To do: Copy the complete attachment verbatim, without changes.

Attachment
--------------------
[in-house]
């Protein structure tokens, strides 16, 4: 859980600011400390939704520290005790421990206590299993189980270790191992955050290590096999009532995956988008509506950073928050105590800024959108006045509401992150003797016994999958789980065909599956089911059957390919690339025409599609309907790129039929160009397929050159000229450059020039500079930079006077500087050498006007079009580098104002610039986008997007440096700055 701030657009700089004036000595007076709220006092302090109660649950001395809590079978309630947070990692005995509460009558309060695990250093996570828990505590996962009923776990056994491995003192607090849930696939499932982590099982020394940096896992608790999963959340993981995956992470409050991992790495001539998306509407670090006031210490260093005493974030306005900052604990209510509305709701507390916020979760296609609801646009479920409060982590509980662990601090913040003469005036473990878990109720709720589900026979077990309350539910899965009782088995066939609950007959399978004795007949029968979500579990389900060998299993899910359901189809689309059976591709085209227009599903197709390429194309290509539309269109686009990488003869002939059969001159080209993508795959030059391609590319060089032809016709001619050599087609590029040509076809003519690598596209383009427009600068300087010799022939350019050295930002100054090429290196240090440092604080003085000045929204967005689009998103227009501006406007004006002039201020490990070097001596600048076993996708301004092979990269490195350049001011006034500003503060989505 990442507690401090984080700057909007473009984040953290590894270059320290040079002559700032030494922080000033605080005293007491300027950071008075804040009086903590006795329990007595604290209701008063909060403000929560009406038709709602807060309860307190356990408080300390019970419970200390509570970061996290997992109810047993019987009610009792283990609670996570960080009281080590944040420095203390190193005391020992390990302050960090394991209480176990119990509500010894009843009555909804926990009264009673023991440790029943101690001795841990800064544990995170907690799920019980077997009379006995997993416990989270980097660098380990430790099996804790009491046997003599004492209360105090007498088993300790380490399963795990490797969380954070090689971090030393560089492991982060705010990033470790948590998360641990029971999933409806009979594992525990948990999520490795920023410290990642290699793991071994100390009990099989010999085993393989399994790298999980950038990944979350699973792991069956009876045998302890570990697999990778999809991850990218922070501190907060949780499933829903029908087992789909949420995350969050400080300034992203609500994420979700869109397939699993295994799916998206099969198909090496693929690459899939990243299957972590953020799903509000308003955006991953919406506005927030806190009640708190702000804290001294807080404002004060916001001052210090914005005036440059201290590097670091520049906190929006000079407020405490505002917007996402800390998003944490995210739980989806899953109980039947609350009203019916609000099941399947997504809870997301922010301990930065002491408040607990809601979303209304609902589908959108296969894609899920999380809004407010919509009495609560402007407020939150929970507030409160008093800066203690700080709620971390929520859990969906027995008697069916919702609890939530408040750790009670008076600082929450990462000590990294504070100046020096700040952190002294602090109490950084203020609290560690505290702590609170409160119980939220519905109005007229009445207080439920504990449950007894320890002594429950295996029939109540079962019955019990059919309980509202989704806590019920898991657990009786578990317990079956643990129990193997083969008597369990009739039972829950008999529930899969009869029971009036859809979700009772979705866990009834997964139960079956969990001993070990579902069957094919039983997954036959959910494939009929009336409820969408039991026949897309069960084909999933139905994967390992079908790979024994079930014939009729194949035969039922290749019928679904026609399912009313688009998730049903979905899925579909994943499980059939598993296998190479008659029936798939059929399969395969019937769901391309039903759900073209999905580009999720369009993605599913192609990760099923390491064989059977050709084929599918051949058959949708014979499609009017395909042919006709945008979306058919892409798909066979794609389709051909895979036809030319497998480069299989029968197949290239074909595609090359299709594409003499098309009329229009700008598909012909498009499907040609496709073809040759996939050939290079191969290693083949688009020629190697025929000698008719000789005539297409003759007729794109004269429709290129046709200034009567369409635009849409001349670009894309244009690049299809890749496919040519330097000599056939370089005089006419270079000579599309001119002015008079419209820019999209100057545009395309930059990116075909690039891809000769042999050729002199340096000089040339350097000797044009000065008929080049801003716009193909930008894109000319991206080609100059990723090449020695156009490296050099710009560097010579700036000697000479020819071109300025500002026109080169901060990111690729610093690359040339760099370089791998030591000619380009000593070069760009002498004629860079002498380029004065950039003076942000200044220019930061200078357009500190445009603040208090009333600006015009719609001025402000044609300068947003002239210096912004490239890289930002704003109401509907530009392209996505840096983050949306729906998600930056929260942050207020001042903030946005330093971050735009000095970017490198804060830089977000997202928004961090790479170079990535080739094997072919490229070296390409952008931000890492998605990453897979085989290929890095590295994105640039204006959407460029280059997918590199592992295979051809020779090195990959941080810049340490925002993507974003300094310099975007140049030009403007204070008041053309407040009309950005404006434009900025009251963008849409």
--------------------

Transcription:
[in-house]
């Protein structure tokens, strides 16, 4: 859980600011400390939704520290005790421990206590299993189980270790191992955050290590096999009532995956988008509506950073928050105590800024959108006045509401992150003797016994999958789980065909599956089911059957390919690339025409599609309907790129039929160009397929050159000229450059020039500079930079006077500087050498006007079009580098104002610039986008997007440096700055 701030657009700089004036000595007076709220006092302090109660649950001395809590079978309630947070990692005995509460009558309060695990250093996570828990505590996962009923776990056994491995003192607090849930696939499932982590099982020394940096896992608790999963959340993981995956992470409050991992790495001539998306509407670090006031210490260093005493974030306005900052604990209510509305709701507390916020979760296609609801646009479920409060982590509980662990601090913040003469005036473990878990109720709720589900026979077990309350539910899965009782088995066939609950007959399978004795007949029968979500579990389900060998299993899910359901189809689309059976591709085209227009599903197709390429194309290509539309269109686009990488003869002939059969001159080209993508795959030059391609590319060089032809016709001619050599087609590029040509076809003519690598596209383009427009600068300087010799022939350019050295930002100054090429290196240090440092604080003085000045929204967005689009998103227009501006406007004006002039201020490990070097001596600048076993996708301004092979990269490195350049001011006034500003503060989505 990442507690401090984080700057909007473009984040953290590894270059320290040079002559700032030494922080000033605080005293007491300027950071008075804040009086903590006795329990007595604290209701008063909060403000929560009406038709709602807060309860307190356990408080300390019970419970200390509570970061996290997992109810047993019987009610009792283990609670996570960080009281080590944040420095203390190193005391020992390990302050960090394991209480176990119990509500010894009843009555909804926990009264009673023991440790029943101690001795841990800064544990995170907690799920019980077997009379006995997993416990989270980097660098380990430790099996804790009491046997003599004492209360105090007498088993300790380490399963795990490797969380954070090689971090030393560089492991982060705010990033470790948590998360641990029971999933409806009979594992525990948990999520490795920023410290990642290699793991071994100390009990099989010999085993393989399994790298999980950038990944979350699973792991069956009876045998302890570990697999990778999809991850990218922070501190907060949780499933829903029908087992789909949420995350969050400080300034992203609500994420979700869109397939699993295994799916998206099969198909090496693929690459899939990243299957972590953020799903509000308003955006991953919406506005927030806190009640708190702000804290001294807080404002004060916001001052210090914005005036440059201290590097670091520049906190929006000079407020405490505002917007996402800390998003944490995210739980989806899953109980039947609350009203019916609000099941399947997504809870997301922010301990930065002491408040607990809601979303209304609902589908959108296969894609899920999380809004407010919509009495609560402007407020939150929970507030409160008093800066203690700080709620971390929520859990969906027995008697069916919702609890939530408040750790009670008076600082929450990462000590990294504070100046020096700040952190002294602090109490950084203020609290560690505290702590609170409160119980939220519905109005007229009445207080439920504990449950007894320890002594429950295996029939109540079962019955019990059919309980509202989704806590019920898991657990009786578990317990079956643990129990193997083969008597369990009739039972829950008999529930899969009869029971009036859809979700009772979705866990009834997964139960079956969990001993070990579902069957094919039983997954036959959910494939009929009336409820969408039991026949897309069960084909999933139905994967390992079908790979024994079930014939009729194949035969039922290749019928679904026609399912009313688009998730049903979905899925579909994943499980059939598993296998190479008659029936798939059929399969395969019937769901391309039903759900073209999905580009999720369009993605599913192609990760099923390491064989059977050709084929599918051949058959949708014979499609009017395909042919006709945008979306058919892409798909066979794609389709051909895979036809030319497998480069299989029968197949290239074909595609090359299709594409003499098309009329229009700008598909012909498009499907040609496709073809040759996939050939290079191969290693083949688009020629190697025929000698008719000789005539297409003759007729794109004269429709290129046709200034009567369409635009849409001349670009894309244009690049299809890749496919040519330097000599056939370089005089006419270079000579599309001119002015008079419209820019999209100057545009395309930059990116075909690039891809000769042999050729002199340096000089040339350097000797044009000065008929080049801003716009193909930008894109000319991206080609100059990723090449020695156009490296050099710009560097010579700036000697000479020819071109300025500002026109080169901060990111690729610093690359040339760099370089791998030591000619380009000593070069760009002498004629860079002498380029004065950039003076942000200044220019930061200078357009500190445009603040208090009333600006015009719609001025402000044609300068947003002239210096912004490239890289930002704003109401509907530009392209996505840096983050949306729906998600930056929260942050207020001042903030946005330093971050735009000095970017490198804060830089977000997202928004961090790479170079990535080739094997072919490229070296390409952008931000890492998605990453897979085989290929890095590295994105640039204006959407460029280059997918590199592992295979051809020779090195990959941080810049340490925002993507974003300094310099975007140049030009403007204070008041053309407040009309950005404006434009900025009251963008849409």